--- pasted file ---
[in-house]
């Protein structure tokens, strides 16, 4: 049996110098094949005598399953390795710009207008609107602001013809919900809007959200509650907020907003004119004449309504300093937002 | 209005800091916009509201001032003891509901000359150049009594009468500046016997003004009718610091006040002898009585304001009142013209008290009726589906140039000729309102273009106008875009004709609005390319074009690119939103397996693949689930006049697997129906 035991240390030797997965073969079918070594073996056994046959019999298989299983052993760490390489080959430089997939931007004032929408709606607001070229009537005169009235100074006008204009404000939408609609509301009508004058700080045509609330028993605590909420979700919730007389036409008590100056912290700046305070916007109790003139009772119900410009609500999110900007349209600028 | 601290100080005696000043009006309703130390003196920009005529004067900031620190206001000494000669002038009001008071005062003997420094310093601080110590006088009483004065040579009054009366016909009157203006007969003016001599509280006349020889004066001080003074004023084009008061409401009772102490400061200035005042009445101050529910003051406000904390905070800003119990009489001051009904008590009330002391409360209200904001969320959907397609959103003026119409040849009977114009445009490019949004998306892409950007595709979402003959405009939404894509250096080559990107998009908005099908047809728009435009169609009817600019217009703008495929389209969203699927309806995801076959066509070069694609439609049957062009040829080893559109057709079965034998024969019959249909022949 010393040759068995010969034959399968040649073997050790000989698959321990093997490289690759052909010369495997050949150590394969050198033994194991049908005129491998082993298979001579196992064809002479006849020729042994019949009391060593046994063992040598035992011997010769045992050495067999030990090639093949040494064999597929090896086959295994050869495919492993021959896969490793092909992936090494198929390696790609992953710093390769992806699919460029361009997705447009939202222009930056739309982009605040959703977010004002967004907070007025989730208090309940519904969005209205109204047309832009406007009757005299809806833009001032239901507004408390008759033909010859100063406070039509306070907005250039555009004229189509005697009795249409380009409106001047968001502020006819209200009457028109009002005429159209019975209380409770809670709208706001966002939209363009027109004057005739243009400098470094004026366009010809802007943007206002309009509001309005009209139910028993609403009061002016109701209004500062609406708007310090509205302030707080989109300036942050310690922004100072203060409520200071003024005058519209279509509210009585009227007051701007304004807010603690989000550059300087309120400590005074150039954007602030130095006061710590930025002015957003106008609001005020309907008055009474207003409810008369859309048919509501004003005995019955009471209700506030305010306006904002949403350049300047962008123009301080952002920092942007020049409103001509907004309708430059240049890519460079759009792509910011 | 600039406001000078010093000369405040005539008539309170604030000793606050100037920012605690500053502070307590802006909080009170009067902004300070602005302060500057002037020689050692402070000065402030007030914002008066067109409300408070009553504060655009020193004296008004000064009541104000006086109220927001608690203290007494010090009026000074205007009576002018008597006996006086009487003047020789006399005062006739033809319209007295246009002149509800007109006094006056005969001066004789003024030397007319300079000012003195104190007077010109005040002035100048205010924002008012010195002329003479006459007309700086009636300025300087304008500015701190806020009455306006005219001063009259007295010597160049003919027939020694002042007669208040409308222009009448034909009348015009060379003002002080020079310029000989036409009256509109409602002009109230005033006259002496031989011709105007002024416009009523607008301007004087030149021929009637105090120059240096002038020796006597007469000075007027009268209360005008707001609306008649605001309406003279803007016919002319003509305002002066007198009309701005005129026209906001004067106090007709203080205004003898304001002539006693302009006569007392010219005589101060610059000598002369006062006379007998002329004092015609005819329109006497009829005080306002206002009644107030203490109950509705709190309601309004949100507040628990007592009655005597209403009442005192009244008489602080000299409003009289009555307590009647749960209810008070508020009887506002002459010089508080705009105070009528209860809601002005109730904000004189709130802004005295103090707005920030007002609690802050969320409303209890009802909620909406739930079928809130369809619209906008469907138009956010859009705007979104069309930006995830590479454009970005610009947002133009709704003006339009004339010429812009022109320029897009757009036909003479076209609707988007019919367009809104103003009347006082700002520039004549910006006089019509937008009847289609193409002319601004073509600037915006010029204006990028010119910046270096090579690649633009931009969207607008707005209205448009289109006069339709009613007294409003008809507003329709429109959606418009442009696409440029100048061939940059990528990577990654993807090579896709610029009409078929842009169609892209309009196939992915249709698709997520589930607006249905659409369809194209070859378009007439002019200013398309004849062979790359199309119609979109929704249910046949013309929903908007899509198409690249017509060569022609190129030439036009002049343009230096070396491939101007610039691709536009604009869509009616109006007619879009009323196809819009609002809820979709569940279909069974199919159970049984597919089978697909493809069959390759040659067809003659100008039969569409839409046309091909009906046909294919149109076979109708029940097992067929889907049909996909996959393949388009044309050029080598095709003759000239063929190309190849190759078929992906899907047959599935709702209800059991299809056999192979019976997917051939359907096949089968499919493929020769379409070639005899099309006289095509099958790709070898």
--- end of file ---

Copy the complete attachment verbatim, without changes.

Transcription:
[in-house]
């Protein structure tokens, strides 16, 4: 049996110098094949005598399953390795710009207008609107602001013809919900809007959200509650907020907003004119004449309504300093937002 | 209005800091916009509201001032003891509901000359150049009594009468500046016997003004009718610091006040002898009585304001009142013209008290009726589906140039000729309102273009106008875009004709609005390319074009690119939103397996693949689930006049697997129906 035991240390030797997965073969079918070594073996056994046959019999298989299983052993760490390489080959430089997939931007004032929408709606607001070229009537005169009235100074006008204009404000939408609609509301009508004058700080045509609330028993605590909420979700919730007389036409008590100056912290700046305070916007109790003139009772119900410009609500999110900007349209600028 | 601290100080005696000043009006309703130390003196920009005529004067900031620190206001000494000669002038009001008071005062003997420094310093601080110590006088009483004065040579009054009366016909009157203006007969003016001599509280006349020889004066001080003074004023084009008061409401009772102490400061200035005042009445101050529910003051406000904390905070800003119990009489001051009904008590009330002391409360209200904001969320959907397609959103003026119409040849009977114009445009490019949004998306892409950007595709979402003959405009939404894509250096080559990107998009908005099908047809728009435009169609009817600019217009703008495929389209969203699927309806995801076959066509070069694609439609049957062009040829080893559109057709079965034998024969019959249909022949 010393040759068995010969034959399968040649073997050790000989698959321990093997490289690759052909010369495997050949150590394969050198033994194991049908005129491998082993298979001579196992064809002479006849020729042994019949009391060593046994063992040598035992011997010769045992050495067999030990090639093949040494064999597929090896086959295994050869495919492993021959896969490793092909992936090494198929390696790609992953710093390769992806699919460029361009997705447009939202222009930056739309982009605040959703977010004002967004907070007025989730208090309940519904969005209205109204047309832009406007009757005299809806833009001032239901507004408390008759033909010859100063406070039509306070907005250039555009004229189509005697009795249409380009409106001047968001502020006819209200009457028109009002005429159209019975209380409770809670709208706001966002939209363009027109004057005739243009400098470094004026366009010809802007943007206002309009509001309005009209139910028993609403009061002016109701209004500062609406708007310090509205302030707080989109300036942050310690922004100072203060409520200071003024005058519209279509509210009585009227007051701007304004807010603690989000550059300087309120400590005074150039954007602030130095006061710590930025002015957003106008609001005020309907008055009474207003409810008369859309048919509501004003005995019955009471209700506030305010306006904002949403350049300047962008123009301080952002920092942007020049409103001509907004309708430059240049890519460079759009792509910011 | 600039406001000078010093000369405040005539008539309170604030000793606050100037920012605690500053502070307590802006909080009170009067902004300070602005302060500057002037020689050692402070000065402030007030914002008066067109409300408070009553504060655009020193004296008004000064009541104000006086109220927001608690203290007494010090009026000074205007009576002018008597006996006086009487003047020789006399005062006739033809319209007295246009002149509800007109006094006056005969001066004789003024030397007319300079000012003195104190007077010109005040002035100048205010924002008012010195002329003479006459007309700086009636300025300087304008500015701190806020009455306006005219001063009259007295010597160049003919027939020694002042007669208040409308222009009448034909009348015009060379003002002080020079310029000989036409009256509109409602002009109230005033006259002496031989011709105007002024416009009523607008301007004087030149021929009637105090120059240096002038020796006597007469000075007027009268209360005008707001609306008649605001309406003279803007016919002319003509305002002066007198009309701005005129026209906001004067106090007709203080205004003898304001002539006693302009006569007392010219005589101060610059000598002369006062006379007998002329004092015609005819329109006497009829005080306002206002009644107030203490109950509705709190309601309004949100507040628990007592009655005597209403009442005192009244008489602080000299409003009289009555307590009647749960209810008070508020009887506002002459010089508080705009105070009528209860809601002005109730904000004189709130802004005295103090707005920030007002609690802050969320409303209890009802909620909406739930079928809130369809619209906008469907138009956010859009705007979104069309930006995830590479454009970005610009947002133009709704003006339009004339010429812009022109320029897009757009036909003479076209609707988007019919367009809104103003009347006082700002520039004549910006006089019509937008009847289609193409002319601004073509600037915006010029204006990028010119910046270096090579690649633009931009969207607008707005209205448009289109006069339709009613007294409003008809507003329709429109959606418009442009696409440029100048061939940059990528990577990654993807090579896709610029009409078929842009169609892209309009196939992915249709698709997520589930607006249905659409369809194209070859378009007439002019200013398309004849062979790359199309119609979109929704249910046949013309929903908007899509198409690249017509060569022609190129030439036009002049343009230096070396491939101007610039691709536009604009869509009616109006007619879009009323196809819009609002809820979709569940279909069974199919159970049984597919089978697909493809069959390759040659067809003659100008039969569409839409046309091909009906046909294919149109076979109708029940097992067929889907049909996909996959393949388009044309050029080598095709003759000239063929190309190849190759078929992906899907047959599935709702209800059991299809056999192979019976997917051939359907096949089968499919493929020769379409070639005899099309006289095509099958790709070898």